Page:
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Foo Fighters prepare to record at the Austin City Limits Studio, with blues guitarist Gary Clark, Jr. In this episode is examined the roots of Austin's music scene, with interviews featuring Billy Gibbons from ZZ Top, and Roky Erickson from 13th Floor Elevators, who is considered one of the American fathers of psychedelic rock. Dave also chats with Terry Lickona, the executive producer of Austin City Limits. The song 'What Did I Do? / God As My Witness' is recorded during this chapter.
The band heads to Nashville, Tenn. Dave sits down with Dolly Parton, Tony Joe White, Steve Earle, Willie Nelson, Emmylou Harris and producer Tony Brown to discuss Nashville's musical influences and the Nashville sound. Foo Fighters prepare to record at Southern Ground studio, owned by country musician Zac Brown, who also guests on the song 'Congregation'.
Washington, D.C. is in many ways a city of extremes. Starland Vocal Band, Marvin Gaye, Duke Ellington, Nils Lofgren, Chuck Brown, Henry Rollins, Fugazi and Trouble Funk all hail from D.C. In the early '70s, the music style go-go originated here, and has remained a local craze ever since. Dave Grohl sits down with Trouble Funk's Big Tony Fisher to talk about go-go, and explores its origins with Chuck Brown, the genre's undisputed godfather.
He also chats with Don Zientara, owner of Inner Ear Studios, which the Virginia-raised Grohl says 'produced the entire soundtrack of my youth,' as well as with members of the harDCore band Bad Brains and Ian MacKaye of Teen Idles, Minor Threat and Fugazi, who all recorded at Inner Ear over the decades. The song 'The Feast and the Famine' is recorded during this episode.
Foo Fighters commemorate their 20th anniversary by documenting the eight-city recording odyssey that produced their latest, and eighth, studio album. Foo Fighters founder Dave Grohl directs the series, which taps into the musical heritage and cultural fabric of eight cities: Chicago, Austin, Nashville, Los Angeles, Seattle, New Orleans, Washington D.C. and New York. The band based themselves at a legendary recording studio integral to the unique history and character of each location. One song was recorded in each city, and every track features local legends. Even the lyrics were developed in an experimental, unprecedented way: Grohl held off on writing them until the last day of each session, letting himself be inspired by the experiences, interviews and personalities that became part of the process. Foo Fighters Sonic Highways is, in Grohl’s words, “a love letter to the history of American music.” Each episode delves into the identity of each city -- showing how each region shaped these musicians in their formative years and, in turn, how they impacted the cultural fabric of their hometowns. Every artist who appears in the show, regardless of genre or locale, started as an average kid with universal dreams of making music and making it big. Grohl made his feature film directorial debut in 2013 with the universally acclaimed Grammy-winning Sound City, a celebration of the human element in the creation and recording of music. Foo Fighters have won 11 Grammy Awards, including four for Best Rock Album, more than any other band. Premiering on the eve of Foo Fighters’ 20th anniversary, Foo Fighters Sonic Highways aims to “give back” to the next generation of young musicians. As guitarist and singer Buddy Guy, an interviewee from the Chicago blues scene, explains, “Everything comes from what’s come before.”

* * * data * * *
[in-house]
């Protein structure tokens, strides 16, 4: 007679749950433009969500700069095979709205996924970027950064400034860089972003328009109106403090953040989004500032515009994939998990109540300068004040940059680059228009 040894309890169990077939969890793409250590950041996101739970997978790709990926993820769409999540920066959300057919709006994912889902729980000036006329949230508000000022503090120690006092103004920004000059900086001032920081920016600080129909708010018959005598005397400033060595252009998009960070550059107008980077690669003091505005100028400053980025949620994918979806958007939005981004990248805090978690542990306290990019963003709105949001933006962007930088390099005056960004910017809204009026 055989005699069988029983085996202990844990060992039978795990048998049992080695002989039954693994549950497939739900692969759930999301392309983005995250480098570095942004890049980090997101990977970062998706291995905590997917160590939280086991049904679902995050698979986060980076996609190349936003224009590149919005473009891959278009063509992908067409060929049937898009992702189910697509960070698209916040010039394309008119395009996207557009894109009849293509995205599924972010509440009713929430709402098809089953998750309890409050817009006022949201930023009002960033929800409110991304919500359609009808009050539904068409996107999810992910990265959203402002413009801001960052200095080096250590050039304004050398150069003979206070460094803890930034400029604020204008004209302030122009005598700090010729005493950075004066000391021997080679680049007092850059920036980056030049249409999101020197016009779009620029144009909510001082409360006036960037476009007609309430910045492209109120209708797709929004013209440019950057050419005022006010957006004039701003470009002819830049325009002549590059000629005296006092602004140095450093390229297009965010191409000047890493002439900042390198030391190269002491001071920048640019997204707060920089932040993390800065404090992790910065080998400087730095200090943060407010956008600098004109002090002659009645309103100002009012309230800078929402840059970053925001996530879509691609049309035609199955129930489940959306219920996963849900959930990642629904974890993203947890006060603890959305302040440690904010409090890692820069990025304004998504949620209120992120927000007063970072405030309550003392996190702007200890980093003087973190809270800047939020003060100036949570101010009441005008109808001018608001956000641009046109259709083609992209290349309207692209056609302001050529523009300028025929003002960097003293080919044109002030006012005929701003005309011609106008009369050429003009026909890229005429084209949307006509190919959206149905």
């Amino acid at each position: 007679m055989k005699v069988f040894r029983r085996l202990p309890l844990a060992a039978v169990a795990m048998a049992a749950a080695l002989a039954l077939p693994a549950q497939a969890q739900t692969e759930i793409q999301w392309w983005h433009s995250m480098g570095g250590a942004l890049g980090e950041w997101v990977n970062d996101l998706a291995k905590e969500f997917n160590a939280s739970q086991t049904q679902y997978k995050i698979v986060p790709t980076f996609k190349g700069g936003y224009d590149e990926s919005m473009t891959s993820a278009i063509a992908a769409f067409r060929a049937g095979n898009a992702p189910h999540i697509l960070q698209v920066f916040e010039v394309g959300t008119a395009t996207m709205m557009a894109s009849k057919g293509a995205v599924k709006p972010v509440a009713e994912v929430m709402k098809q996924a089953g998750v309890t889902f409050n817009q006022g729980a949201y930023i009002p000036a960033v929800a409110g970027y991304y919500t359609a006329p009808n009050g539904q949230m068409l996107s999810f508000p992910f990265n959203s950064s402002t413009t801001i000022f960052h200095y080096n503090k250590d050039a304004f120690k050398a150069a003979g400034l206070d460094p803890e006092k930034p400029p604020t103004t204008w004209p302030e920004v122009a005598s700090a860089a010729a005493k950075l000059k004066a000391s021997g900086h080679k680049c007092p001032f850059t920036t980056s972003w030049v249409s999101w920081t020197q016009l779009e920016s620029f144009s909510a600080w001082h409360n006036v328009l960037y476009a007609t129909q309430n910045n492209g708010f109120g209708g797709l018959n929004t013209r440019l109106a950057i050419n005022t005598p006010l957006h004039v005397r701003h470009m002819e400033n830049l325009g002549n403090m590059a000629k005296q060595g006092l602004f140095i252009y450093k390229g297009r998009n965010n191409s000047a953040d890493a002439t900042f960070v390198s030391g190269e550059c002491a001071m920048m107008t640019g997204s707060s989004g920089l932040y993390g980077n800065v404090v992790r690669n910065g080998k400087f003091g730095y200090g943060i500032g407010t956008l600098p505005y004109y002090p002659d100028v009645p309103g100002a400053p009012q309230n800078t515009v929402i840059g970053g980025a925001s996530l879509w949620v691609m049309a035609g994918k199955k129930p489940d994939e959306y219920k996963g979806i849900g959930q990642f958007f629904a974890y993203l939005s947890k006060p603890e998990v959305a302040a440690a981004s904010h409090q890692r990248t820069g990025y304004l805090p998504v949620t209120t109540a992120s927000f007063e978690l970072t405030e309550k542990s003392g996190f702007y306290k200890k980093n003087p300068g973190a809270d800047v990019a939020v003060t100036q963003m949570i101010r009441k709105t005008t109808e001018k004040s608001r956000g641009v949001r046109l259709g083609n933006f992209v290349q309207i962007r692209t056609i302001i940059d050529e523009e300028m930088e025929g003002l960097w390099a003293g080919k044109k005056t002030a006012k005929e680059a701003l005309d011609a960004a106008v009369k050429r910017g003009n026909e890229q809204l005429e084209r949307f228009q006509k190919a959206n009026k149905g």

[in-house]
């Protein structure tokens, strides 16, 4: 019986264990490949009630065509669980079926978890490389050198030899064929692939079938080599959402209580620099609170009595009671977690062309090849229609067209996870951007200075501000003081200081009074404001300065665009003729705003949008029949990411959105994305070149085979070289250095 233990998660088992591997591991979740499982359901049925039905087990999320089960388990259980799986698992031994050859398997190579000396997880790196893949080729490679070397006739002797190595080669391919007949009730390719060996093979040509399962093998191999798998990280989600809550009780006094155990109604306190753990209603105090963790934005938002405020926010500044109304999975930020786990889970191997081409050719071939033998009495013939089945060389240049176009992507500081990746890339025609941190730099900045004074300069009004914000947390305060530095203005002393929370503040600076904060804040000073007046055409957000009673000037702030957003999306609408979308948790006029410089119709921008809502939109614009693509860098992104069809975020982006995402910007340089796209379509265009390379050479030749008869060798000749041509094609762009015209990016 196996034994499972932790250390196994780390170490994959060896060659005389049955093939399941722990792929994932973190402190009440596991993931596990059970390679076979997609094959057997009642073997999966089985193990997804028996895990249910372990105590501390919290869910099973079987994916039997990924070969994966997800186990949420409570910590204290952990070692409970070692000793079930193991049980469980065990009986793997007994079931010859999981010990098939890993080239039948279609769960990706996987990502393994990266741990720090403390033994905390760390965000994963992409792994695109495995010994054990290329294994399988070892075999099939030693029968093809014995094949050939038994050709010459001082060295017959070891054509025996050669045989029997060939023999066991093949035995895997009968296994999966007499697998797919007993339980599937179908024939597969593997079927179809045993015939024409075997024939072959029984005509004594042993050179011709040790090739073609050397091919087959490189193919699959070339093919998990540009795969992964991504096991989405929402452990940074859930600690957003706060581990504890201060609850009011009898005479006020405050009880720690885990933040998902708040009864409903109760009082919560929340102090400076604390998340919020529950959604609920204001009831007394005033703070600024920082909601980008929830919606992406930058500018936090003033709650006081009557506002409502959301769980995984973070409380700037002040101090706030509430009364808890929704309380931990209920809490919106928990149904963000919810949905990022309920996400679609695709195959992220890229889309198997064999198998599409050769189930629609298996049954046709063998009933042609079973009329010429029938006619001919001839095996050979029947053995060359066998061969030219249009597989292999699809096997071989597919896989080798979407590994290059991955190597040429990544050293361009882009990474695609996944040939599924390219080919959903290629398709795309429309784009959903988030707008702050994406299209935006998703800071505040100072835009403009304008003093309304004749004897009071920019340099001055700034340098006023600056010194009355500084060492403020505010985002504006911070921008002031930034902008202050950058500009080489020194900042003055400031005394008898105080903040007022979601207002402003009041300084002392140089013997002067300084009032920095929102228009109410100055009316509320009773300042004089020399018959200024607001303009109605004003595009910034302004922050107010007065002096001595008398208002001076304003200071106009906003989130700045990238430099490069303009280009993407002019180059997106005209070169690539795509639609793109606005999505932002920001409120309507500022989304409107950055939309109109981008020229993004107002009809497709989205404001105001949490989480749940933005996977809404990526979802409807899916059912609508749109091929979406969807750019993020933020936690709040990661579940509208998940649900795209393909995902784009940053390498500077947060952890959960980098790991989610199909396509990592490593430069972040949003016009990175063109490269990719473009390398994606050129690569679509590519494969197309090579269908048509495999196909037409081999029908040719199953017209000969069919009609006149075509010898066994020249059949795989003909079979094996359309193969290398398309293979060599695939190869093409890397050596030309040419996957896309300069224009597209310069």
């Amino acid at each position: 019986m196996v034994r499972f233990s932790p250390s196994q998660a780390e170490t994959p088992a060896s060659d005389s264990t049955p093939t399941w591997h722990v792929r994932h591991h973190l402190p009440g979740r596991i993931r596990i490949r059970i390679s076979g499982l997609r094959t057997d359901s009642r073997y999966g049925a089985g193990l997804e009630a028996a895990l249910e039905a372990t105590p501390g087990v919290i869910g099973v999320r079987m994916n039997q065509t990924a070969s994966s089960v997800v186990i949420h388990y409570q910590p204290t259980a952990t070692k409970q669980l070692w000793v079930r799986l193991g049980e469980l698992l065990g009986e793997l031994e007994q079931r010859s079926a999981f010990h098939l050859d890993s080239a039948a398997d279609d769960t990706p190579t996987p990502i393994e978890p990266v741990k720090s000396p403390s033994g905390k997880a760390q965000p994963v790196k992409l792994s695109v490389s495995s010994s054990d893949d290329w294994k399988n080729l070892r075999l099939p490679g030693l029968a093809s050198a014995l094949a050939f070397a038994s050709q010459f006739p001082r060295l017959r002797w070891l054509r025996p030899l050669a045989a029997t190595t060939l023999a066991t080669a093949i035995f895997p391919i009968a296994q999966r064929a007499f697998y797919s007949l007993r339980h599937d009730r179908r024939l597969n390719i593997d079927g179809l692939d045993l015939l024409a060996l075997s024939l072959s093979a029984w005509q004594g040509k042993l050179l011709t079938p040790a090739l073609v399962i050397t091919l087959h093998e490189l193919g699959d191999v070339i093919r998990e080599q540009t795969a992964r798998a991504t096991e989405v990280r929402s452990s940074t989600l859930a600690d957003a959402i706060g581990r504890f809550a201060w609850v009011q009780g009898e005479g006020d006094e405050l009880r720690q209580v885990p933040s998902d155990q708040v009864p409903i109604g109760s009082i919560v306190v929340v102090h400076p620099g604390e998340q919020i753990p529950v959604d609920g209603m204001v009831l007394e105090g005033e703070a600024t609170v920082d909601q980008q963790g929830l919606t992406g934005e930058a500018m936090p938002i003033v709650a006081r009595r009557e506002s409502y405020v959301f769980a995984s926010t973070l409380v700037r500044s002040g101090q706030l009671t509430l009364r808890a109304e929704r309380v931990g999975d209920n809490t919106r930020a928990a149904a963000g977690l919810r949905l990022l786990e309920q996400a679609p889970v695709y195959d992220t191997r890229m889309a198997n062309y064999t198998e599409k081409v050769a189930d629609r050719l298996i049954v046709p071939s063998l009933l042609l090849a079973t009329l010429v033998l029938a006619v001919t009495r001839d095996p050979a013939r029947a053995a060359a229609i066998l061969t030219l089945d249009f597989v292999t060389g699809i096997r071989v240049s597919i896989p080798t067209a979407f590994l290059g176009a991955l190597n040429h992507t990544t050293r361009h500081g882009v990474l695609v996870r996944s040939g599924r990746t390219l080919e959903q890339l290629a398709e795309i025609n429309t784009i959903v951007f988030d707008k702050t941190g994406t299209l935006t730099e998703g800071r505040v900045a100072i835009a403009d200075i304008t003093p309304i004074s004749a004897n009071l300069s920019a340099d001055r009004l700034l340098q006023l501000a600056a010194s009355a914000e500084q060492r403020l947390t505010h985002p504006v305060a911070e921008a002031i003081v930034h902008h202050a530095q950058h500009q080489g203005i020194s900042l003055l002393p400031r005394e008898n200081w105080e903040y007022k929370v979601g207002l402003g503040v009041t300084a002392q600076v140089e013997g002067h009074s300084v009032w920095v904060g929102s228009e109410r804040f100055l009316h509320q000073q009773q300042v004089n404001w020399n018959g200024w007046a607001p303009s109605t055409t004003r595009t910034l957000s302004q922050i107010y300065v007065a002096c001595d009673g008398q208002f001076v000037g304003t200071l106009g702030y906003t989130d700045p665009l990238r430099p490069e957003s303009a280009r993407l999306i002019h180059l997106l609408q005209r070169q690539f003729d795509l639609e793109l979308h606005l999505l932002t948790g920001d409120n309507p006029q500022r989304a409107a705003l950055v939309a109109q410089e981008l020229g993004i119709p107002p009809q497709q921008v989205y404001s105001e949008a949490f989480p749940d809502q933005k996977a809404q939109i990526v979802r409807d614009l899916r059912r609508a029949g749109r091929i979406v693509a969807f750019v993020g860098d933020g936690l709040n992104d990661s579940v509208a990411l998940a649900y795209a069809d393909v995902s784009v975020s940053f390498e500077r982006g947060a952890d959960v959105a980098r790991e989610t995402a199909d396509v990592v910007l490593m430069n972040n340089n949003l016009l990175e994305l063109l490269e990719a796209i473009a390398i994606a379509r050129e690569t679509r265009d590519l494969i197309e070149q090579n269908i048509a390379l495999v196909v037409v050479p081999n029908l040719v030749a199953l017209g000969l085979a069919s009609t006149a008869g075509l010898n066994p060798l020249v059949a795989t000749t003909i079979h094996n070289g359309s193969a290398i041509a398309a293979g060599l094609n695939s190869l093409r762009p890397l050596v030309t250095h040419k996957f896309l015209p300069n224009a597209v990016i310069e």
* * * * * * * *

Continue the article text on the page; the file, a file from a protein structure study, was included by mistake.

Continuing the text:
In the first episode, Dave Grohl and friends discuss the rise of the famous Chicago music scene from the roots blues of Muddy Waters and Buddy Guy to the Rock and roll of Cheap Trick.
Pavarotti is a riveting film that lifts the curtain on the icon who brought opera to the people. Ron Howard puts audiences front row center for an exploration of the voice, the man, the legend. Luciano Pavarotti gave his life to the music and a voice to the world. This cinematic event features history-making performances and intimate interviews, including never-before-seen footage and cutting-edge Dolby Atmos technology.
Born in 1935 in Modena in a worker-class family, Luciano Pavarotti felt since his childhood the passion by opera due to his father, an amateur tenor. Blessed with a powerful voice and student of the most important Italy's opera teachers of those times, soon the name of Pavarotti turned in a reference of the genre, giving some of the most remembered live performances in the most important theaters across the world, meeting with politicians and world leaders as well as rock and pop singers to bring concerts for humanitarian causes, over-passing any limit when he was part of The Three Tenors with the too opera singers José Carreras and Plácido Domingo.
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